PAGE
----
Show you appreciate their custom, and show you care. Make reference to the rest of  their day out, their holiday, onward journey or something they mentioned during their stay. And one of the easiest ways to show your appreciation is with a small gift of some kind. This might be an exclusive offer or deal for them or a friend, a memento for them to keep or pass on, or some useful snippets of relevant information or tips.

A follow up thank you is also a great opportunity to get feedback too. If you know they enjoyed their visit prompt them to write a review in TripAdvisor or Google Reviews (make it easy for them by providing a link). Ask for direct feedback too; what they enjoyed most and any ideas, comments or suggestions they have to enhance their stay next time.

Tomorrow we’ll look at how to start to build the customer relationship before they have even become a customer.


Keep in touch with your customers

Have you ever heard yourself saying ‘Keep in touch’? When we leave a job, or made friends on holiday we often come out with a remark such as this, whilst at the back of our mind thinking we are unlikely to see or speak to these people ever again.

But can we afford to do this when it comes to our valued restaurant customers? We’ve worked so hard to get them in the first place, so surely we want to do everything we can to get them back. Simply saying ‘I hope to see you again soon’ is not enough. Hoping or wishing them to return needs some action on our part to make it a reality.

Yesterday we talked about how to build your list, so don’t waste that valuable database by doing nothing with it.

Keeping in touch is a great way to continue to build the relationship with your restaurant customers and keep you in their mind when the time comes for a return visit or when asked to make a recommendation.

How you keep in touch will be dependent on the type of business you have, and the messages you want to convey. Obviously email is the cheapest and easiest option. But if you have an audience who are less IT savvy (someone like my father comes to mind, who would never even had a computer, let alone an email address) then a physical mailing or phone call may be a better option. And let’s be honest here, how many emails get deleted before even being opened these days, so it’s not always the most reliable format. A hard copy mailing with a hand written envelope, a small gift, or something quirky will often get someone’s attention far more effectively than 10 emails.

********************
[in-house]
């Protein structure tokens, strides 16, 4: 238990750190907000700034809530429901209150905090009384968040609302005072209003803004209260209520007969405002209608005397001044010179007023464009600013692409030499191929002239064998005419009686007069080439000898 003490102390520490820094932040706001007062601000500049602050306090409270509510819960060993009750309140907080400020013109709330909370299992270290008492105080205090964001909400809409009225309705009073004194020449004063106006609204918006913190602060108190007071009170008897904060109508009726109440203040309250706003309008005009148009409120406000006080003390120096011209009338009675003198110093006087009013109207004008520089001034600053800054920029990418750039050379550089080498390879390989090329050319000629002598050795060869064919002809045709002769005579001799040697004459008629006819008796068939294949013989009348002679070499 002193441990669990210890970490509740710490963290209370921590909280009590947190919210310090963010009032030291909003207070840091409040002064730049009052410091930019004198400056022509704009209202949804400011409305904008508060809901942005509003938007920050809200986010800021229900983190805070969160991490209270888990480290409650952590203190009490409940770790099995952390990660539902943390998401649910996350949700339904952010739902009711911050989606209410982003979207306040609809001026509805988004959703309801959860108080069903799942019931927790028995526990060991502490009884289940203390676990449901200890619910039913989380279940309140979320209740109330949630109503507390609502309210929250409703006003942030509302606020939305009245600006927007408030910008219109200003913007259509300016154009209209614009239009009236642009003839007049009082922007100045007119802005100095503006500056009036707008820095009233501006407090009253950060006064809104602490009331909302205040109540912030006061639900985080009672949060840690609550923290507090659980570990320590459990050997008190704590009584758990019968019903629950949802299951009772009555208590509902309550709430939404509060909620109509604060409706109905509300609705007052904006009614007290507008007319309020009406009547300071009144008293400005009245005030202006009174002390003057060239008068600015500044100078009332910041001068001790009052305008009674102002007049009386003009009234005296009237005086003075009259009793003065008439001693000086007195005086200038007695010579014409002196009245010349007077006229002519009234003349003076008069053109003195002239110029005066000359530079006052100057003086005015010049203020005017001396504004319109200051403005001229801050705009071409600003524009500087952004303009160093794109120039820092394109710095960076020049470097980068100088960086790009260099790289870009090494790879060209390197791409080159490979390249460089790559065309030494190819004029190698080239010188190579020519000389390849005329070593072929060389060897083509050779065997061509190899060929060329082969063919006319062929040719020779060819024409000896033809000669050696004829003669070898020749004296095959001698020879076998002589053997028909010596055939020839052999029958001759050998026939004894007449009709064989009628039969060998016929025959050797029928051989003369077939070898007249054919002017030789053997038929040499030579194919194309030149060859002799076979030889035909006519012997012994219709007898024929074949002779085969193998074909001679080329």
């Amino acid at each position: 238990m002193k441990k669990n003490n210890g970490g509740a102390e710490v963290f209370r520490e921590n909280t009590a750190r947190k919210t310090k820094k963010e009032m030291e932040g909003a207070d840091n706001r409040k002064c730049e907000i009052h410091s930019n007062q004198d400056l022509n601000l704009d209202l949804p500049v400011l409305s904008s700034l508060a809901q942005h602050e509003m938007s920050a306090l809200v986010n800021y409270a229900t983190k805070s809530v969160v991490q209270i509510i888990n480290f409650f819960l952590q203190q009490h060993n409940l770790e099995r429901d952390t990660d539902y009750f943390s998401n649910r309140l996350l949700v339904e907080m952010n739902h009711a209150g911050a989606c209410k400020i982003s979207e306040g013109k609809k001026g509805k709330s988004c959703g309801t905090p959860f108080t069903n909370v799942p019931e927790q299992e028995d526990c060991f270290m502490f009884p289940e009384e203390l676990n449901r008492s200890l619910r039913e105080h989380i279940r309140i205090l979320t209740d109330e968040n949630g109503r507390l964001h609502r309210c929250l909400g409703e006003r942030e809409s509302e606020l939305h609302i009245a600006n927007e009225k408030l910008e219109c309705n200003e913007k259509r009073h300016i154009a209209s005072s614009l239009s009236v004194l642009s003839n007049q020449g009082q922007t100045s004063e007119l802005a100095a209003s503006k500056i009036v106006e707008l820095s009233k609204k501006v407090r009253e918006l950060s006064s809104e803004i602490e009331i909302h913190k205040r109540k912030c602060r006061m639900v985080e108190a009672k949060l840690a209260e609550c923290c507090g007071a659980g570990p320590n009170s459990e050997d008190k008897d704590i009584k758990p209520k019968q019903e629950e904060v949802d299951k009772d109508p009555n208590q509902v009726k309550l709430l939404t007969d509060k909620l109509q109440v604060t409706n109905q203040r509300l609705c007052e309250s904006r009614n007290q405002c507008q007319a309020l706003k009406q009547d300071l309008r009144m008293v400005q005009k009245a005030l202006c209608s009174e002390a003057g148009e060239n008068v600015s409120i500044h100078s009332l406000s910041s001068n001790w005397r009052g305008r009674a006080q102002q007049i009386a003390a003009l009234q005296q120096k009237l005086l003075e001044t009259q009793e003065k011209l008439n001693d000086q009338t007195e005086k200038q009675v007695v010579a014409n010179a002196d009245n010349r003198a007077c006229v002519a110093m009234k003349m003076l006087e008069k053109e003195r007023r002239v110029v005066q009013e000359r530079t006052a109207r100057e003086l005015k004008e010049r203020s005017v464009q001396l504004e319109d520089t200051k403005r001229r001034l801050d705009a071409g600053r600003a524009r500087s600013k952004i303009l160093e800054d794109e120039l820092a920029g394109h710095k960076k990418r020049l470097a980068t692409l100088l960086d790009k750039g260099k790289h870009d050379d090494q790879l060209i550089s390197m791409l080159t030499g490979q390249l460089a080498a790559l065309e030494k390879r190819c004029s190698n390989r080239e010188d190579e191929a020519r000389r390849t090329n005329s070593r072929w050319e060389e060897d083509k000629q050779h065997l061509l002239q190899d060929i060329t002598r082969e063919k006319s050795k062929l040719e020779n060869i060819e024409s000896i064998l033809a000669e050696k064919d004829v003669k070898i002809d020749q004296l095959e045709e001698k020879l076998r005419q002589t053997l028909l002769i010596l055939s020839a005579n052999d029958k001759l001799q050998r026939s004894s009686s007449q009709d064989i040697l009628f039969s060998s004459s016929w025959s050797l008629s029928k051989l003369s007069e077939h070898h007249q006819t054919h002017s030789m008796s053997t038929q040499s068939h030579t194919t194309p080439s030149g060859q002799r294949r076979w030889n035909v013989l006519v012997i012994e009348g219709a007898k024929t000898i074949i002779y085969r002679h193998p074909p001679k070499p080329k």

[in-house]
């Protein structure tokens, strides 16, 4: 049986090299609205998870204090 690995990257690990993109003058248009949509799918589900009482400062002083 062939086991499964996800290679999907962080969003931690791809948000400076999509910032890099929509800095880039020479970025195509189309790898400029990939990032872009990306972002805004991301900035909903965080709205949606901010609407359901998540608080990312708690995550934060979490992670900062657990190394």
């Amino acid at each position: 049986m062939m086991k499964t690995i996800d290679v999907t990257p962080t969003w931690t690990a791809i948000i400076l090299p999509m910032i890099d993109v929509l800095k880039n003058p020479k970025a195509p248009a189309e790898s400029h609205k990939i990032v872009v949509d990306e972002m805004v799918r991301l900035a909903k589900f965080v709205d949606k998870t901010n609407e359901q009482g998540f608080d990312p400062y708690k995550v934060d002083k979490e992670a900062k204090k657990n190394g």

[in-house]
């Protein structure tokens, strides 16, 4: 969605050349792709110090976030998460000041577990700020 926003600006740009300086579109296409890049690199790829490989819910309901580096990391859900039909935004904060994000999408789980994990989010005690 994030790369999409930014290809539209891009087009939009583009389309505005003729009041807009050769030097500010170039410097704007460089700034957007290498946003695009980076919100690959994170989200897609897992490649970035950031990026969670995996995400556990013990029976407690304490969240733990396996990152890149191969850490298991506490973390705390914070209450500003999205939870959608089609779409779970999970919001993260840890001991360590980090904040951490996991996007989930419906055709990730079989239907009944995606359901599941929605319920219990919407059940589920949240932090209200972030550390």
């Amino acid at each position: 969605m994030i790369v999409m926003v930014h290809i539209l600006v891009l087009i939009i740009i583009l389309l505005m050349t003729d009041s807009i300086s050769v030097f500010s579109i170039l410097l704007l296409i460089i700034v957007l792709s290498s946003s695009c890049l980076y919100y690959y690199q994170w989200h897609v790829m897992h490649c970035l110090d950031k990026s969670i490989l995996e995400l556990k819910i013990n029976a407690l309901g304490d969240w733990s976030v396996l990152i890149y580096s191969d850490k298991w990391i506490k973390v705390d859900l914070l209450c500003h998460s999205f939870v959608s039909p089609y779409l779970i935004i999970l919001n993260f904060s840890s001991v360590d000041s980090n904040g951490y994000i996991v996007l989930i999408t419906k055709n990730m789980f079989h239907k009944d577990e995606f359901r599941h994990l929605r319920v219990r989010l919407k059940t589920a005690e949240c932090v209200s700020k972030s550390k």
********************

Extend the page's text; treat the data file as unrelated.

Irrespective of the format the important thing is to keep in touch. And not just to bombard people with offers that they are not interested in.

Tomorrow we’ll talk about how to use your customer contact list for existing customers.


Building a customer mailing list

Your customer mailing list is one of the most valuable assets of your hotel or restaurant.

I am amazed how few hotels and restaurants use e-mail marketing. It’s never too late to start building a database, and e-mail marketing is a great way to continue to build the relationship with your customers and keep you in their mind when the time comes for a return visit or when asked to make a recommendation.
Without a list, every time you want to get something in front of your customers or prospects you have to start all over again. Your list gives you the opportunity to tell every existing and potential customer about promotions, seasonal events and any other newsworthy information relevant to your target market.
The more detail you have on people who are interested in what you offer, the more often you can return to them with additional offers that are tailored to them. And the more often you do this, the more likely it is that this will result in business.

Offer incentives to build your list

To build your list, you may need to set up incentives for people to fill in a physical form or coupon, or sign up online and share their details. Some ideas might be:

  • Discounts or vouchers (ensuring they are attractive offers,  but include time limits and offers that won’t leave you out of pocket once redeemed)
  • Free information such as a pdf downloadable guide to something of relevance and of interest to your target market, your business or your local area. For example, recipes for your popular dishes, aromatherapy guide related to your spa, golfing tips if you have a golf course, 101 things to do with the kids during your stay….. You get the picture